Democrats often tout a looming “blue wave” in Texas every election cycle. Yet, as seen in the recent victory of Republican Pete Flores in Texas’ dark blue Senate District 19, it may prove again to be nothing more than tough talk. Now, with less than two weeks until early voting, some are claiming a “blue wave” might be hitting a reliable voting block of Republican candidates: evangelical women.
According to exit polls from the 2016 election, President Trump received an unprecedented 81 percent of the white evangelical vote in the U.S. The share was even higher of Texas, at 85 percent. However, a recent New York Times article claims an increasing faction of white, evangelical women in the state are changing sides due to disapproval of Trump’s policies.
Specifically, the article titled, “Beto O’Rourke May Benefit from an Unlikely Support Group: White Evangelical Women,” looks at how this alleged anger toward Trump could affect down-ballot races, including Texas’ U.S. Senate race between El Paso Congressman Robert Francis “Beto” O’Rourke and U.S. Senator Ted Cruz.
The claim is primarily based on an interview with five evangelical women in Dallas, all in their 30s, who—in an “act of rebellion”—have recently become vocal about their support for Cruz’s challenger.
The travel ban and “disrespect of women” were briefly mentioned as reasons for the switch, but the separation of families and children at the border is what they named as their hot-button issue.
“I care as much about babies at the border as I do about babies in the womb,” said one of the women. She goes on to confess that she was “mortified” at how she used to vote since the only policy she considered was abortion. “We’ve been asleep. Now, we’ve woke up.”
The article goes on to state: “The women described Mr. O’Rourke as providing a stark moral contrast to Mr. Trump, whose policies and behavior they see as fundamentally anti-Christian, especially separating immigrant children from their parents at the border, banning many Muslim refugees and disrespecting women.”
It’s worth noting that O’Rourke is running against Cruz, not Trump.
The claim that “white, evangelical women” might be turning their backs on the Republican Party based on the opinions of a handful of women in Dallas is hardly reliable. But, there’s no doubt liberal Democrats are working to pull on the heartstrings of Texans – and in some cases are succeeding.
However, when Election Day passes and the campaign rhetoric subsides, the policies supported by O’Rourke simply aren’t good for taxpaying Americans.
While O’Rourke’s rhetoric in TV ads is moderate in tone, his stated positions on the campaign trail follow those of the far left. And not just on the abortion issue, which has long been a hot-button issue for evangelical men and women.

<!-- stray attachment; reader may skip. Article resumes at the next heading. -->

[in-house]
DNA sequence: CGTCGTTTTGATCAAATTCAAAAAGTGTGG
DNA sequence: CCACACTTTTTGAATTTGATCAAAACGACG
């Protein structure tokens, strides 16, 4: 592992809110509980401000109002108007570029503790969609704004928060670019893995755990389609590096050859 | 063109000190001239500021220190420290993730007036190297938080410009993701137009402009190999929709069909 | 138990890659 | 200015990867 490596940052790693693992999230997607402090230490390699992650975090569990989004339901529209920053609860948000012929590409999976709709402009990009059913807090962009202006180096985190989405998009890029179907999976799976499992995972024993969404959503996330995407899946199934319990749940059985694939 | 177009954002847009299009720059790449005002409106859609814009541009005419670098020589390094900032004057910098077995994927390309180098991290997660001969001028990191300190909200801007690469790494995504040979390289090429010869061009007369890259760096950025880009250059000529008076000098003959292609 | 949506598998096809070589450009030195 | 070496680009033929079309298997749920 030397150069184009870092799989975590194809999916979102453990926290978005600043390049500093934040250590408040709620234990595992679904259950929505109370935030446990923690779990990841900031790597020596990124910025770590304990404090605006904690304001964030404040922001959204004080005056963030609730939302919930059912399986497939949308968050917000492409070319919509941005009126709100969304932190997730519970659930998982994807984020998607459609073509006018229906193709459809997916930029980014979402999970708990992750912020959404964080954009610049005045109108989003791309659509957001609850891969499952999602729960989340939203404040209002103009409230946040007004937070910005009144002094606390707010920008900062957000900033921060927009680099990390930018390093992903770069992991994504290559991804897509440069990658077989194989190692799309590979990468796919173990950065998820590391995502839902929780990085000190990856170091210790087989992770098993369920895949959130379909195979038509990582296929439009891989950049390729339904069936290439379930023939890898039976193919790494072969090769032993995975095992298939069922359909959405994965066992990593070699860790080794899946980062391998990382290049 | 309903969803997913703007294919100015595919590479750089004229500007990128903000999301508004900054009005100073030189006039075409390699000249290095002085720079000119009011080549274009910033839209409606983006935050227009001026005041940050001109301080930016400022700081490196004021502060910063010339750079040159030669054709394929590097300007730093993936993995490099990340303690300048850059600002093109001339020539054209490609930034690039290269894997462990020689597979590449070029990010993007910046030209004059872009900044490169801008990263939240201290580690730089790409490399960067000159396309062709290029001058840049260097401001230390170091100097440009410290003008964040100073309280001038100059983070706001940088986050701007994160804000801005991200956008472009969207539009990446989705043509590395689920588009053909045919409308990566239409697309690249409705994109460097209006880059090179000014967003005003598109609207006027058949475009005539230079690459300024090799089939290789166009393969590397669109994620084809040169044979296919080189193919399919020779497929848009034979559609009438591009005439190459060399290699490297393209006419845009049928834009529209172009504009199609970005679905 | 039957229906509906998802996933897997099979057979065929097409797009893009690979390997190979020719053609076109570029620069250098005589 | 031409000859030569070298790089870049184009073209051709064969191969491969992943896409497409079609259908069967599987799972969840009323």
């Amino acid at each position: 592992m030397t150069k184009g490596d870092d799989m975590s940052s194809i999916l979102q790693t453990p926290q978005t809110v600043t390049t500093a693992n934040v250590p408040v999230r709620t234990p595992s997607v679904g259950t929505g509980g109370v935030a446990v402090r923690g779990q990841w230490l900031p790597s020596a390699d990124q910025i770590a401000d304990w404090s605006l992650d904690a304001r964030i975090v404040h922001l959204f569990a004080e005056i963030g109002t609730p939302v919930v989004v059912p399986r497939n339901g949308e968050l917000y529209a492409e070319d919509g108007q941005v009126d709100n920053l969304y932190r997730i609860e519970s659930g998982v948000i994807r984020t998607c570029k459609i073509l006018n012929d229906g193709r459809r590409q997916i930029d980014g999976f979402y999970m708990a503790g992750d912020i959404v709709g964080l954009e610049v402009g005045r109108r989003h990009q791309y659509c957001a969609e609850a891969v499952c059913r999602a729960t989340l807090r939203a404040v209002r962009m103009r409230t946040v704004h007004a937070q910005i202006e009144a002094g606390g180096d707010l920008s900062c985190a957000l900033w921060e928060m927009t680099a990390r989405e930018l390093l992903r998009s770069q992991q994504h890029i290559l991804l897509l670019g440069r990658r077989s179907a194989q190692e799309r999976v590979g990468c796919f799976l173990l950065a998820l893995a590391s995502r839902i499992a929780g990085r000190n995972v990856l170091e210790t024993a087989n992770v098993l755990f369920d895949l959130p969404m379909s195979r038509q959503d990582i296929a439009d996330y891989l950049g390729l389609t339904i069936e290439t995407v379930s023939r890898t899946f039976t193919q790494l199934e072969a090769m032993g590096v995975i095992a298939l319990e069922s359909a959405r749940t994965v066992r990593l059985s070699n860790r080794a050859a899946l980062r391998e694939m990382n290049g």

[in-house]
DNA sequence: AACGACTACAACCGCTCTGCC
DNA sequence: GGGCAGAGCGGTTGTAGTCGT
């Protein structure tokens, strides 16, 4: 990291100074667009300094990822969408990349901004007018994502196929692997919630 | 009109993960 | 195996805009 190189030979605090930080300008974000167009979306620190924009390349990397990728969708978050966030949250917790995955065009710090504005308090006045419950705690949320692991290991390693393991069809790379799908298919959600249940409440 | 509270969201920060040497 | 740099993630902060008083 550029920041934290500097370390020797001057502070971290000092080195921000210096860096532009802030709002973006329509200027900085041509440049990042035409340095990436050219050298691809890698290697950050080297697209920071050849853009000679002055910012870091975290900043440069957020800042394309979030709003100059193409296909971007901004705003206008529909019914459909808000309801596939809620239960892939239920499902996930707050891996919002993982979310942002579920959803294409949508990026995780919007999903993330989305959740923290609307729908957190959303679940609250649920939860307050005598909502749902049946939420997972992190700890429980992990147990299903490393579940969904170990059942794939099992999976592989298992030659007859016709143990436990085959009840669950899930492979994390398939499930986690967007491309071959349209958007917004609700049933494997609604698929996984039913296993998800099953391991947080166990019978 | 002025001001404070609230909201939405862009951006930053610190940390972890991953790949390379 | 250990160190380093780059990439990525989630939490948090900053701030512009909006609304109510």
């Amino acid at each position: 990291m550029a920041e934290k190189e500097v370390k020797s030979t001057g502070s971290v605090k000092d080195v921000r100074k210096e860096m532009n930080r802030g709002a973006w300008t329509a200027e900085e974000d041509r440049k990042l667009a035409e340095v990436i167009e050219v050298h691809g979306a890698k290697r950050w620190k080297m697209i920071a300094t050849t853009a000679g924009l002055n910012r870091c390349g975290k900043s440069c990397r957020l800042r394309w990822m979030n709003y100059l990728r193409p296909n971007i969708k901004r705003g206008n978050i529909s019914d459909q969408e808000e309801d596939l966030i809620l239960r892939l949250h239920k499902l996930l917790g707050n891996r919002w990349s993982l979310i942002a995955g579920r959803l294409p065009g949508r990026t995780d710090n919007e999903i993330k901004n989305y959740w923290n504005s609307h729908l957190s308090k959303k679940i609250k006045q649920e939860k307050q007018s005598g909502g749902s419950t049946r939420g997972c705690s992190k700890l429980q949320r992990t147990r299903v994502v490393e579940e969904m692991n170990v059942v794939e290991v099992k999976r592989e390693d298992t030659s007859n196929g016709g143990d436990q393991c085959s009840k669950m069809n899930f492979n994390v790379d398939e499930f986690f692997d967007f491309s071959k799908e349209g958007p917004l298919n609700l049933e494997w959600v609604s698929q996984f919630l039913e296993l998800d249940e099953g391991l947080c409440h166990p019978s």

O’Rourke has vocally supported raising taxes on corporations, small businesses, and Texas families. In 2016, for example, he defended Obama’s push to effectively raise the gas tax by 24 cents, which would have directly raised every family’s cost of living – meaning less money for food, clothes, charitable causes, and tithing.
The New York Times article demonstrates how O’Rourke has painted Texas’ border security problem solely as a humanitarian issue. But it’s also a public safety crisis, putting the safety of Texas families at risk.
Since 2011 – according to Texas’ Department of Public Safety – there have been over 606,000 criminal offenses in Texas committed by 228,000 individuals with illegal status. Many of the crimes are violent in nature. Of the 606,000 crimes in total, 1,273 were murders, 72,203 were assaults, while 6,516 were sexual assaults. Also often unreported are the thousands of minors exploited and abused by human traffickers in Texas – an epidemic that is exacerbated by poor border security policy.
Not mentioned in the article is the fact that Cruz immediately introduced legislation to address family separation concerns. But Democrats, including O’Rourke, conflate that issue with border security and use it to wrongly argue that law enforcement agencies are the problem and need to be eliminated. They are not.
What’s needed are common sense measures to streamline legal immigration, secure the border, and protect Texas families. This has been an ongoing issue and debate and is certainly not new to the current administration.
Sen. Cruz wants to empower Texas families and defend their rights. His entire career, both before and after entering the political stage, has been dedicated to defending the free speech, privacy, and religious liberty rights of Americans. As a fiscal conservative, he’s also defended their pocketbooks.
Throwing more money into the hands of D.C. politicians will not solve the challenges faced by Texans today. But that’s precisely what O’Rourke has supported, in concert with “progressives” inside his increasingly liberal party.
Aside from lofty rhetoric, O’Rourke has little to offer Texans – especially evangelicals. Cruz, on the other hand, has a strong record of fighting—both in the courts and in elected office—to defend and advance tangible policies that actually help Texans, including the unborn.
And shouldn’t results matter more than rhetoric?